(No. 8)




Interpreter Training in Aboriginal
Languages Newsletter (Feb 1997)
PO Box 5264
Cable Beach, WA 6726

“A Skills Maintenance Workshop was held 20-21 November 1996 at the KLRC [Kimberley Language Resource Centre] in Halls Creek. For some time now there has been concern about follow-up support for accredited interpreters so this workshop was organised for the six graduates from Fitzroy Crossing and the seven from Halls Creek and Balgo courses. [See PACE Newsletter 6.] … Margaret Sefton and Eirlys Richards led the sessions. The agenda included sharing interpreting experiences and a review of ethics issues arising from the discussion. The main focus was on medical situations, focussing on eyes and diabetes. Time was spent on reviewing information, terminology and equivalents in Kriol and Jaru followed by relevant role play…”


Diwurruwurru-jaru Nyusleta
(Aug 1997)
PO Box 89
Katherine, NT 0851
FAX: (08) 8971 0561

This is the newsletter of the Katherine Regional Aboriginal Language Centre, which has recently been renamed the Diwurruwurru-jaru Aboriginal Corporation. It contains a lot of news about the many recent developments in interpreting in Aboriginal languages, including Kriol. One development was the making of a video called “Nomo Humbug”, showing people and organizations how to use the interpreting service.

This issue of the newsletter also contains a report and an article by Barbara Raymond, a language worker and interpreter, which are both written in Kriol with an English translation.


FELIKS News (Sept 1997)
PO Box 1451
Broome, WA 6725
FAX: (08) 9192 2559

This issue starts off with a brief review of the FELIKS approach which is “NOT about teaching Kriol or Aboriginal English (AE) in schools but uses the home language as a jumping off point for teaching SAE [Standard Australian English] more effectively. It emphasizes the following (p.1):

• accepting and validating the students’ home languages whether they are Kriol, Aboriginal English or one of the traditional Aboriginal languages
• making explicit to students that their English-based home language (whether Kriol or AE) and Standard Australian English are different; discovering differences with them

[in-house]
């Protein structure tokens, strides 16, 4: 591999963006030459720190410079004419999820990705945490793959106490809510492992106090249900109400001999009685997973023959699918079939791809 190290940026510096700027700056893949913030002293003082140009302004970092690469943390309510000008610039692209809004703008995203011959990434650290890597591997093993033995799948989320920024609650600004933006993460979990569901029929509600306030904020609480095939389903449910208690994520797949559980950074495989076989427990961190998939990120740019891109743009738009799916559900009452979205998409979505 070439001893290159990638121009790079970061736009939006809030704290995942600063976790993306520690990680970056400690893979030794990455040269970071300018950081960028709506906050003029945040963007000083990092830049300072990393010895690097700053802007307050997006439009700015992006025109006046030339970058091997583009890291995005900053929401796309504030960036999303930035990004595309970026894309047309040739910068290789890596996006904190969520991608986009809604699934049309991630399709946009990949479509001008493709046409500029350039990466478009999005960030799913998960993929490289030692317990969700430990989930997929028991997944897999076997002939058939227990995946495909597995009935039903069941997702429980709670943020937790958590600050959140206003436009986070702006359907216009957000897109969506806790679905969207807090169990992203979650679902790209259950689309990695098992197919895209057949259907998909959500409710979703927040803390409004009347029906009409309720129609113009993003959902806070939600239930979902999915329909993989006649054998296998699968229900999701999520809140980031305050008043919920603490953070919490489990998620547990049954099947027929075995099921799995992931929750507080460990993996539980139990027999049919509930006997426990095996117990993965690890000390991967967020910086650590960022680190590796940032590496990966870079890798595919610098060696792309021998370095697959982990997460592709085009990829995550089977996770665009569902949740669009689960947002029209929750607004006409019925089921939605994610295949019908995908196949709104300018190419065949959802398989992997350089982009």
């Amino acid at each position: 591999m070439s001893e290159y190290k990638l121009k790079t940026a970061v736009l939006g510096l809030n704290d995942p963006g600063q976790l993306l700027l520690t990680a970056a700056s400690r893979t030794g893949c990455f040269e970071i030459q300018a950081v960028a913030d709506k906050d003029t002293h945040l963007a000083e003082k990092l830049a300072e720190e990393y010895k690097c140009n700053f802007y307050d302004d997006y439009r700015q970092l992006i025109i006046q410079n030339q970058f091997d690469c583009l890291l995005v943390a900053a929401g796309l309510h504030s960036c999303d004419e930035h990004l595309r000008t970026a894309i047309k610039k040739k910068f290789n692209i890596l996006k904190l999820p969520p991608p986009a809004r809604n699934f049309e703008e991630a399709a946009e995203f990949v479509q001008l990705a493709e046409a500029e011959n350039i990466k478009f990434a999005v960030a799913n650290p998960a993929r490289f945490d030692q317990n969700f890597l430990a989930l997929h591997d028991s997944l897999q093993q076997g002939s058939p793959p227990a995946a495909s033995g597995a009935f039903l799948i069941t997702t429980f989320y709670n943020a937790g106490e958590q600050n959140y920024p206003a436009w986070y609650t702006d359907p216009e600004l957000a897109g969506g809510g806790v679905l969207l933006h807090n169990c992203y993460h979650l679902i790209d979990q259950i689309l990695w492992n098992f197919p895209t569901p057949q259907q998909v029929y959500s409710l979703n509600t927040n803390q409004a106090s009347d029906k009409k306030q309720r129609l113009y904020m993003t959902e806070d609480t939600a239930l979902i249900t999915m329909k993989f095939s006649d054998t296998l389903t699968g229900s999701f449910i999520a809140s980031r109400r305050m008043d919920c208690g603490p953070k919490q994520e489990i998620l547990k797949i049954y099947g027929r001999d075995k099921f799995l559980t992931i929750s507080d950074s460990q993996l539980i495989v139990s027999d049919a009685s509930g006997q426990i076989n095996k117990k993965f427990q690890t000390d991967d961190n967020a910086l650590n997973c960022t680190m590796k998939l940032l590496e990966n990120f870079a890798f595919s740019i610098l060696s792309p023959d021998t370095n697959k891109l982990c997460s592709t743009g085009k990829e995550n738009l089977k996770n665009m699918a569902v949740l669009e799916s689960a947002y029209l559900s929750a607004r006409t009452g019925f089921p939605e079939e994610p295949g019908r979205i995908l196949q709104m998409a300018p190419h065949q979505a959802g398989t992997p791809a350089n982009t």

• increasing the teachers’ knowledge of the differences between SAE and Kriol or AE so they can identify potential area of difficulty for their students
• providing specific strategies for teaching Standard English as a second dialect

There is also an emphasis on appropriate code choice and and the need for code-switching in real life.

An article headed “Growing interest in teaching standard English as a second dialect” reports on packages (video and text) produced by education departments in two states to provide teachers with useful information onAboriginal English: Deadly Eh, Cuz! in Victoria and A Place of Belonging: Working with Aboriginal English in New South Wales. A similar package will be released by the Queensland Education Department later this year. Also, reported (p.2):

A unit of the Department of Social Security in Canberra is planning a video called Talkin Our Way about Aboriginal English, aimed at increasing the awareness of staff in government departments working with Aboriginal clients.

The article also notes one reaction to the packages for teachers:

there was an article printed in the Brisbane Courier Mail headlined ‘How to pick a ninny’ which said the idea behind the package was ‘just a lazy way of perpetuating a second-rate pidgin language that will be about as useful as spear throwing in modern society’! OF course there were a number of indignant letters to the editor in rebuttal but we need to realise that attitudes to bidialectal education are not necessarily positive. And we need to counter such arguments, citing the work of linguists, educators and personal knowledge and experience.

The issue contains several articles on games and “awareness” and “separation” activities for use in the classroom and with parents.


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